Violent ethnic conflicts in the Xinjiang region have erupted again in July 2009, resulting in 197 dead and 1,684 wounded according to official data. 45.6% of the local population is made up by Uyghurs, a moslem Turkic ethnic group living in Central and Eastern Asia, 40.6% are ethnic Han Chinese and 6.7% are Kazakhs. The Uyghur population laments the lack of minority rights and the increasing influence of the Hans. The Uyghur language has the status of secondary language, while the study of Chinese became compulsory also in primary schools in 2003. Most Uyghurs do not speak Chinese, which constitutes a major obstacle to their aspirations to work in companies led by ethnic Chinese. Separatist movements have emerged in the areas inhabited by the Uyghurs, notably the East Turkestan Islamic Movement, which is probably linked to Al-Qaeda. Moreover, the relatively recent independence of the former Turkic Soviet Republics in Central Asia, just across the border of the Xinjiang region, has aroused expectations of emancipation among the Uyghurs too. Most Uyghurs do not demand independence, but only the respect of their own identity and more social justice. During the next years, China will have to cope with these requests if it wants to stabilize a region whose strategic importance has grown considerably: oil and natural gas imports from Russia, Turkmenistan and Kazakhstan transit through the Xinjiang before reaching the metropolises in eastern China.


The environmental impact of China's economic and demographic growth constitutes the second major internal challenge which China has to face now and in the years to come. Two thirds of the huge Chinese population lives in eastern China, where natural resources have been put under considerable stress. If Chinese per capita consumption of meat and cereals was to reach US levels, China would demand 67% of the world's production of cereals and 76% of the world's meat production. Today China uses up 40% of the world's production of coal, 25% of the world's steel and nickel production and 19% of the world's aluminum production; furthermore, it is the second largest consumer of oil after the United States. Pollution and water scarcity have become serious problems in the urban areas of eastern China. 60 of the main 560 rivers in China have dried up or are about to do so. According to the estimates of experts, the vital Chinese rivers Huang He and Yangtze Kiang will dry up before reaching the sea in a few years. This is the result of both increased water demand in the densely populated areas and the melting of Himalaya and Tibet glaciers. Due to the wild deforestation along China's rivers, the risk of floods and desertification has increased enormously in Manchuria and in the Guizhou and Xinjiang provinces. The desert expands by 2,500 km² per year and is already threatening the large conurbations in north-eastern China. Officials of the Chinese government have calculated that the environmental cost of growth in 2005 amounted to 10% of the GDP, which roughly corresponds to the annual growth rate of China. As a consequence, the government's concerns about the environment have grown. Prime Minister Wen Jiabao has declared that China must become an environment- and resource-friendly society. China's production of renewable energies such as solar and wind energy is constantly on the rise, but greater efforts are needed to achieve the aim declared by Prime Minister Jiabao.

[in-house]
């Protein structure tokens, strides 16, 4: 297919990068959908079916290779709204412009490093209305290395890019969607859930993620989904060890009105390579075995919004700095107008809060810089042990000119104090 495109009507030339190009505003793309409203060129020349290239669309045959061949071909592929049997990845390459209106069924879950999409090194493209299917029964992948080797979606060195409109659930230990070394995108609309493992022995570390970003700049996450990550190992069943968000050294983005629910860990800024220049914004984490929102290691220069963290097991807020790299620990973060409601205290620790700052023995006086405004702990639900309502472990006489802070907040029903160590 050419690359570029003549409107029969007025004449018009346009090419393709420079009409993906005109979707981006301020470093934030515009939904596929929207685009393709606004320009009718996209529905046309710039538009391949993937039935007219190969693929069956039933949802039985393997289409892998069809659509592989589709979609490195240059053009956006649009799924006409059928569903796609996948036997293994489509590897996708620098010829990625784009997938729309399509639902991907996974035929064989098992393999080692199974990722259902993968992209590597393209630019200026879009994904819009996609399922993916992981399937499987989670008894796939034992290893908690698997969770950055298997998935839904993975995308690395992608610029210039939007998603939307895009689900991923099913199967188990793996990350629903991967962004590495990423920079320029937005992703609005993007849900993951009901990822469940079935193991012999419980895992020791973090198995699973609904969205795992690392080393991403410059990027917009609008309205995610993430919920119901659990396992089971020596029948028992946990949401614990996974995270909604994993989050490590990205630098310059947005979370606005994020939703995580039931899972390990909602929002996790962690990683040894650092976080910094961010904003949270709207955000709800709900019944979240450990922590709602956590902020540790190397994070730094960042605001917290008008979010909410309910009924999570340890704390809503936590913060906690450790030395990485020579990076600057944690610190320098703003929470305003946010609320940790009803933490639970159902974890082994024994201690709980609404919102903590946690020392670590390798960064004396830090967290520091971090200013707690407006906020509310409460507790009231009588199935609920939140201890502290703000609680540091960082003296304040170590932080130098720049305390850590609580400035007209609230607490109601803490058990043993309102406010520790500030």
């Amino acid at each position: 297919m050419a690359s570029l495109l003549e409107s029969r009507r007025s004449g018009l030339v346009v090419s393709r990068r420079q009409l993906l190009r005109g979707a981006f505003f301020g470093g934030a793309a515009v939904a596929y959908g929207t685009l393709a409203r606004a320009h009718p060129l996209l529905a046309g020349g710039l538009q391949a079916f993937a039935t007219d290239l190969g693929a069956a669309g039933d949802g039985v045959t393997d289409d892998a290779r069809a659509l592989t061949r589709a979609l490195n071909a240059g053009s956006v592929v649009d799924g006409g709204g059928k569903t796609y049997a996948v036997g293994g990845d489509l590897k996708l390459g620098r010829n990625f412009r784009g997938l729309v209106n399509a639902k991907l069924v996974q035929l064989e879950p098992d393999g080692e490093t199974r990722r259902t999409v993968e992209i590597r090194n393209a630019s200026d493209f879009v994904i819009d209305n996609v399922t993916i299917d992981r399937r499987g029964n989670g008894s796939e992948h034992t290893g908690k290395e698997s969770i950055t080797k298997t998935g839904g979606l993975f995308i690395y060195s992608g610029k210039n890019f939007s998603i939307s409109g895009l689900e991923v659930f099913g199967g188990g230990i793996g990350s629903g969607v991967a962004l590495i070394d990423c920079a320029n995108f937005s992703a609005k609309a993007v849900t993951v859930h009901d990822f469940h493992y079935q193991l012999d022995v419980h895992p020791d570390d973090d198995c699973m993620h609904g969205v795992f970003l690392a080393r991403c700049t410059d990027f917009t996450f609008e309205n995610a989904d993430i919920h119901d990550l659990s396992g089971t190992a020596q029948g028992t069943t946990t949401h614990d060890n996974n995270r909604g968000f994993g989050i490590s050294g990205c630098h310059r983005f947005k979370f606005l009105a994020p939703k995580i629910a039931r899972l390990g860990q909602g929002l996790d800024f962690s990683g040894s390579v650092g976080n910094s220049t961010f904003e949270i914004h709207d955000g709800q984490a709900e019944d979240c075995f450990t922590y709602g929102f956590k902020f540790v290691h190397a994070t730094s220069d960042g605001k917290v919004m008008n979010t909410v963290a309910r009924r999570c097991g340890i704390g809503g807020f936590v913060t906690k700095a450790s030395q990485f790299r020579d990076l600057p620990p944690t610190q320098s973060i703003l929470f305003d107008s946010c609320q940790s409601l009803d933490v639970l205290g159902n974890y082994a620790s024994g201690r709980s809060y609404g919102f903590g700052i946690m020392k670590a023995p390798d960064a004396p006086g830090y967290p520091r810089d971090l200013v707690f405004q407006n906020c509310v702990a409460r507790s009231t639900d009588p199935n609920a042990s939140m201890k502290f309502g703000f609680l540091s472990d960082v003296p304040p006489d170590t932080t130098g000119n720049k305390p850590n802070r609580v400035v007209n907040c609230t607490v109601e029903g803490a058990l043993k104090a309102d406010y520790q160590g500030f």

In addition to these urgent domestic issues, China will have to deal with the global implications of its rise to great power status and with the challenges coming from abroad. The main ideological challenge is probably the one posed by democracy and human rights, which question the legitimacy of the ruling Chinese Communist Party (CCP) and of its methods of government. These values may become widespread also in China and undermine the power of the approximately 300 members of the Central Committee of the CCP who ultimately rule the country. However, excessive foreign insistence on democratic values and human rights may also have the opposite effect of rallying the Chinese population behind its government. This happened, for instance, in April and May 2008, when Chinese at home and abroad showed resentful and sometimes threatening nationalist anger in response to Western protests against China's policy in Tibet and Sudan.